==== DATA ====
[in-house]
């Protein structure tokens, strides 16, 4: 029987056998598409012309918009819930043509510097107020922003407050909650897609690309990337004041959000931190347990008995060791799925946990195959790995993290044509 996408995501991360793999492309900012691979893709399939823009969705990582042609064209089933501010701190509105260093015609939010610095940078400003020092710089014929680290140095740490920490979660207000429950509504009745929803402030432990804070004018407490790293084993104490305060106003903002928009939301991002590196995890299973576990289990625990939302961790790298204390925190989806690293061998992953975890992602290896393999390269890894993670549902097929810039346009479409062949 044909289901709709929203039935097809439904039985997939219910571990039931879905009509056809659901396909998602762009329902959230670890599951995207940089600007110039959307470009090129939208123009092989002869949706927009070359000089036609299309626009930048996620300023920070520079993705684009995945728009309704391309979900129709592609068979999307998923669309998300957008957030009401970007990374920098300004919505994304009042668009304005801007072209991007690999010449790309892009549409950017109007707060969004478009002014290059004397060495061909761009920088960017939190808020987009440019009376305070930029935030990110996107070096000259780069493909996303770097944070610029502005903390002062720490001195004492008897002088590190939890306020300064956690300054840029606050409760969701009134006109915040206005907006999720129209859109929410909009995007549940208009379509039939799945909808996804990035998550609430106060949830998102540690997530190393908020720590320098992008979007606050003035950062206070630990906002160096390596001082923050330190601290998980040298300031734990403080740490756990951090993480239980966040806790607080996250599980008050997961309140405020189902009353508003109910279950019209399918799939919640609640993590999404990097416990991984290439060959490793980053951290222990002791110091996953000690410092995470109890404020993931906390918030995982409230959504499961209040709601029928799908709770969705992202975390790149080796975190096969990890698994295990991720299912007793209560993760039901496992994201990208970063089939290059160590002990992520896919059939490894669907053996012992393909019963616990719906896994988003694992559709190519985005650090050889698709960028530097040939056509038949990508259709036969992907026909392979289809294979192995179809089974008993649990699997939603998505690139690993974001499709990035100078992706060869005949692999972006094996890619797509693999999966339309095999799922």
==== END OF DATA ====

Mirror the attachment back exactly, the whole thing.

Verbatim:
[in-house]
């Protein structure tokens, strides 16, 4: 029987056998598409012309918009819930043509510097107020922003407050909650897609690309990337004041959000931190347990008995060791799925946990195959790995993290044509 996408995501991360793999492309900012691979893709399939823009969705990582042609064209089933501010701190509105260093015609939010610095940078400003020092710089014929680290140095740490920490979660207000429950509504009745929803402030432990804070004018407490790293084993104490305060106003903002928009939301991002590196995890299973576990289990625990939302961790790298204390925190989806690293061998992953975890992602290896393999390269890894993670549902097929810039346009479409062949 044909289901709709929203039935097809439904039985997939219910571990039931879905009509056809659901396909998602762009329902959230670890599951995207940089600007110039959307470009090129939208123009092989002869949706927009070359000089036609299309626009930048996620300023920070520079993705684009995945728009309704391309979900129709592609068979999307998923669309998300957008957030009401970007990374920098300004919505994304009042668009304005801007072209991007690999010449790309892009549409950017109007707060969004478009002014290059004397060495061909761009920088960017939190808020987009440019009376305070930029935030990110996107070096000259780069493909996303770097944070610029502005903390002062720490001195004492008897002088590190939890306020300064956690300054840029606050409760969701009134006109915040206005907006999720129209859109929410909009995007549940208009379509039939799945909808996804990035998550609430106060949830998102540690997530190393908020720590320098992008979007606050003035950062206070630990906002160096390596001082923050330190601290998980040298300031734990403080740490756990951090993480239980966040806790607080996250599980008050997961309140405020189902009353508003109910279950019209399918799939919640609640993590999404990097416990991984290439060959490793980053951290222990002791110091996953000690410092995470109890404020993931906390918030995982409230959504499961209040709601029928799908709770969705992202975390790149080796975190096969990890698994295990991720299912007793209560993760039901496992994201990208970063089939290059160590002990992520896919059939490894669907053996012992393909019963616990719906896994988003694992559709190519985005650090050889698709960028530097040939056509038949990508259709036969992907026909392979289809294979192995179809089974008993649990699997939603998505690139690993974001499709990035100078992706060869005949692999972006094996890619797509693999999966339309095999799922």